The Water Tower

I’ve lived in the Twin Cities for forty years.  Not that this had made me an expert, but every now and then I feel a little sheepish about what I don’t know.

On Christmas Day YA and I drove to Hudson to have dinner with friends.  These friends just moved to Hudson in June, so this was the first time we would visit them in their new home.  I let YA put the address into my phone’s GPS.  YA has been on a campaign to change my GPS of choice from Google Maps to some other direction-finder.  She is convinced that my difficulties with Google will be solved with this new app (I am constantly confused when Google changes the perspective while I’m driving; oftentimes I think I have more time before a turn and then suddenly Google zooms in and I’m either missing the turn or swerving quickly to make it.)

The fact of using GPS is a little frustrating to me.  As a teenager, driving all over the suburbs of St. Louis, I don’t ever remember getting lost or turned around; I certainly didn’t have a city map that I consulted.  I’ve thought about this a lot over the years as I’m pretty sure my penchant for getting turned around is getting worse as time goes by.   And what I’ve come to is that GPS is what’s making it worse.  Prior to the internet and GPS, if you went to a friend’s new house, you’d call them up and ask for directions.  You’d usually get a mix of “go two miles, then turn left at the Shell station, then go four blocks and turn left on Discovery Street, we’re the fifth house in on the left, white with green trim.”  This seems highly sensible to me.  Now I just turn when I’m told; I’m not keeping track of how many miles or blocks I’m going and not paying attention to what’s on the corner when I’m turning. 

Anyway, the new app that YA likes shows where there are traffic signals along the way.  It also shows some landmarks (although not helpful in terms of where to turn).  As we were driving over the 94 bridge toward St. Paul, I noticed the GPS noting “The Witches Hat Water Tower”.  I looked up and there it was – as clear as day over the trees – and definitely living up to its name.  The water tower, which sits in Prospect Park, was built in 1913, designed by Norwegian-born architect Frederick William Cappelen.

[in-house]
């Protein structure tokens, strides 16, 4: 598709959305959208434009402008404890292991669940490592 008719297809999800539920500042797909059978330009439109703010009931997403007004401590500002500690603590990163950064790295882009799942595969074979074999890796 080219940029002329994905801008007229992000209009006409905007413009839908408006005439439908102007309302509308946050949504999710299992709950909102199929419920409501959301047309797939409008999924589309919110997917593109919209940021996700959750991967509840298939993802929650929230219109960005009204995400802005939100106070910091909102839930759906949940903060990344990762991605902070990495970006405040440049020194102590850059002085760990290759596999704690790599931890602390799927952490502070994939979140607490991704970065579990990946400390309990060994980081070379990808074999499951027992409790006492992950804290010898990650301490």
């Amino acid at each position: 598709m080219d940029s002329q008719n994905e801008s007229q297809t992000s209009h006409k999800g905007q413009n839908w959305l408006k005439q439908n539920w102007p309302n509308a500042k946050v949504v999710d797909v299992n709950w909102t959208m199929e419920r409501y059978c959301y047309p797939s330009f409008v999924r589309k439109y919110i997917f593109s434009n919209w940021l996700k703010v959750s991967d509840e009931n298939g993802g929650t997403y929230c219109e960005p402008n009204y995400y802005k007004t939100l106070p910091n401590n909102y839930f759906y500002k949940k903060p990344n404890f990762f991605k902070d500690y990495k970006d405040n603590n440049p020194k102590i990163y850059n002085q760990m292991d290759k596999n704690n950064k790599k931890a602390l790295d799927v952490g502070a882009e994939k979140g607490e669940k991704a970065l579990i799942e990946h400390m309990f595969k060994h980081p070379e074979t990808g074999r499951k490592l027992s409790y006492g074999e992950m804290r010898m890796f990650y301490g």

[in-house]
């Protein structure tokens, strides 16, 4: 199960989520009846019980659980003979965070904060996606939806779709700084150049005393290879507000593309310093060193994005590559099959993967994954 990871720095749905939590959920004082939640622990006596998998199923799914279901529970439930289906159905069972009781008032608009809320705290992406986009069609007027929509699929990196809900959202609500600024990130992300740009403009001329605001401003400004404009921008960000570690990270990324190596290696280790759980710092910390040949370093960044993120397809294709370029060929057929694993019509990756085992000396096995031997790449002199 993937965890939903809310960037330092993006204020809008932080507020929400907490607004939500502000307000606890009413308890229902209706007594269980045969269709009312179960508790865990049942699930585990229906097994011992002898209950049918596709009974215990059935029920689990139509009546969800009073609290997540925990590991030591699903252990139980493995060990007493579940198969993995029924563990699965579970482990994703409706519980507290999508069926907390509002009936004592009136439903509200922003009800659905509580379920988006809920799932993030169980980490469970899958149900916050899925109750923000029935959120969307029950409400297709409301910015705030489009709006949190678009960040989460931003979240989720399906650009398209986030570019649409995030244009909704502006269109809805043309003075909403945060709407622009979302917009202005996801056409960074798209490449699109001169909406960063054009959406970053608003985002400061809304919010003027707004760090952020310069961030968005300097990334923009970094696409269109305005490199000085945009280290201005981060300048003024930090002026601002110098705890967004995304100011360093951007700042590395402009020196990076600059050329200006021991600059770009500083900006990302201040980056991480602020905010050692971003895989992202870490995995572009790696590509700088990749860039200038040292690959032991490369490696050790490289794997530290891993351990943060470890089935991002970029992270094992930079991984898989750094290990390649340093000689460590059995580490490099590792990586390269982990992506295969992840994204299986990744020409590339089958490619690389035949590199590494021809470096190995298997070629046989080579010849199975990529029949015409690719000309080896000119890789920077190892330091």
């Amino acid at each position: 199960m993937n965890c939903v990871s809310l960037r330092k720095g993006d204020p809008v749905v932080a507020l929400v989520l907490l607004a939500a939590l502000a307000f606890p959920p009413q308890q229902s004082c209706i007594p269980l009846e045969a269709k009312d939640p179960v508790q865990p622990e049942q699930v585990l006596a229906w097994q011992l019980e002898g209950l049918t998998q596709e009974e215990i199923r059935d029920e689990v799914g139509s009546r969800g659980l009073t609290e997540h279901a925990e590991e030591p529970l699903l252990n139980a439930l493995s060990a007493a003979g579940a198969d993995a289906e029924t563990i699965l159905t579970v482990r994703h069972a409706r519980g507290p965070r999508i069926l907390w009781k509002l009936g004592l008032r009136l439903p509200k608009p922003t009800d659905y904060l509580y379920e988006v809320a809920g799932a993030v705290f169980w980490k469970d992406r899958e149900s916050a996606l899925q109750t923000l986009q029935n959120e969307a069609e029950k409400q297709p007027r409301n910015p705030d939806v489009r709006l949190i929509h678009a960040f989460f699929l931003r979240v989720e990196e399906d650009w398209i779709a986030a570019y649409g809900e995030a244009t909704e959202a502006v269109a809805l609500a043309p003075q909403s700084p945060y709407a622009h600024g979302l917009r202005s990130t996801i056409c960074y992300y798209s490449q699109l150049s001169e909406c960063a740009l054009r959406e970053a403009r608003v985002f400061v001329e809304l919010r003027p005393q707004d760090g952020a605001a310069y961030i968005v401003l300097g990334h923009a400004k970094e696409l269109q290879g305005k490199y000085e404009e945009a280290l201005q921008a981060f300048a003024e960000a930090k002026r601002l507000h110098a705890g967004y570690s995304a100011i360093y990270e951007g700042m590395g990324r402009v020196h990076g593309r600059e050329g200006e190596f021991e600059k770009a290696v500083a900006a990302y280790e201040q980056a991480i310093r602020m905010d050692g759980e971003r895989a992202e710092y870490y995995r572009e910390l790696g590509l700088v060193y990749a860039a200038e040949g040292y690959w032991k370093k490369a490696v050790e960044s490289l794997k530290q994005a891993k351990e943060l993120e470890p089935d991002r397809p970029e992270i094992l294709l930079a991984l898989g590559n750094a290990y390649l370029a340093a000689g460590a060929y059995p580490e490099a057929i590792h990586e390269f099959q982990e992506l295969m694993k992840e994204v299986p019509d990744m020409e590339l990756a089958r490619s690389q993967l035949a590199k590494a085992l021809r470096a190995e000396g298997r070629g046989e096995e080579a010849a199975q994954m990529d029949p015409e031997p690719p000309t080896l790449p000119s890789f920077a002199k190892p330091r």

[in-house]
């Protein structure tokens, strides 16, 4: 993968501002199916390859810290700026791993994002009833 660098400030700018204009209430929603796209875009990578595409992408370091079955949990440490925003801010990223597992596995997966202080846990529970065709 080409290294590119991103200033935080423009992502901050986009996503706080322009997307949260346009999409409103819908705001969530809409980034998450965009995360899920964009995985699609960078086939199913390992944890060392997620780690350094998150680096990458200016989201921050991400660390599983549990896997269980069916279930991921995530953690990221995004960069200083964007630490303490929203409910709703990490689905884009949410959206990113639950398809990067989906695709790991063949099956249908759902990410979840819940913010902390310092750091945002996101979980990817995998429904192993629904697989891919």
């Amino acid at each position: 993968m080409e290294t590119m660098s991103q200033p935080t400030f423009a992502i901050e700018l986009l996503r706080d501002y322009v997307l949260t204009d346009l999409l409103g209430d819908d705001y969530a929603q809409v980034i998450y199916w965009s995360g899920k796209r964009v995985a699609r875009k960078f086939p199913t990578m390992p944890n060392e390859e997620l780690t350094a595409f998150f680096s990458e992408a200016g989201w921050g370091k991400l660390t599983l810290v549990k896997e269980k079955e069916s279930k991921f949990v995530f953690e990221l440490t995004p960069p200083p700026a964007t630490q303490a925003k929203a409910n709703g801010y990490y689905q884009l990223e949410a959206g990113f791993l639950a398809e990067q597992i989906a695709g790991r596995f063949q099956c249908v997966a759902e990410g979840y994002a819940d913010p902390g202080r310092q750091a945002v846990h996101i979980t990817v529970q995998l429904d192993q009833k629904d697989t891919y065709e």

I used to work in St. Paul so I used to drive over the 94 bridge 10 times a week, not to mention all the other times I’ve driven that direction over the decades.  I have not once noticed that there is a water tower that looks like a witch’s hat.  Not once.   I’m thinking that maybe I should keep using the app that YA prefers – who knows what else I’ll find!

Once you’ve driven someplace, do you remember how to get there the next time?

50 thoughts on “The Water Tower”

  1. I’ve been up in the witch’s hat water tower. In the past, it’s been opened to the public one day a year though with Covid probably not recently.

    Other distinctive water towers are the one in Highland Park and the one in Kenwood.

    We didn’t start using gps until 2015, when we went to Wales. Even there, we started out trying to navigate by map. The trouble was that there are so many unnamed and unmarked roads, some of them single track, in Wales that navigation was challenging. Our rental car had gps built in. Once we tried it we quickly became dependent on it. I was continually amazed at how complete was the gps awareness of even the most insignificant and obscure little winding track.

    Once we returned home, we started using the feature on our phones to guide us to new and unfamiliar places. It’s true that after following a set of rote and incremental directions, I often have no clear picture of how I got there and need gps to get me on my way back home.

    I still like, in anticipation of traveling somewhere unfamiliar, to look at a map online to get the lay of the land.

    Liked by 3 people

    1. I did not know that tower was ever open to the public. I will watch for that. My experience with GPS is similar and I am dependent on it. However, now and then I discover a mistake in their systems.

      Liked by 1 person

      1. So is the one in Highland Park, but only on certain occasions. The Witches Hat is almost a pilgrimage for some people, and annual event they look forward to participating in. Not sure about the one in Kenwood.

        Liked by 3 people

  2. Yes, I do. It is my super power.
    Women and men tend to navigate in different ways. Women say things like “Turn at the Shell Station.” Men use numbers and directions much more. “Go west four blocks and turn right on Fifth Street.” This has actually been studied. When we moved here 25 years ago, Sandy struggled with directions here. The bluffs make things confusing. So I took her out to show her how to get somewhere. I would say go three blocks and turn north on 2nd Ave. She would reply turn right by the big pretty red house house with blue shutters.

    Liked by 6 people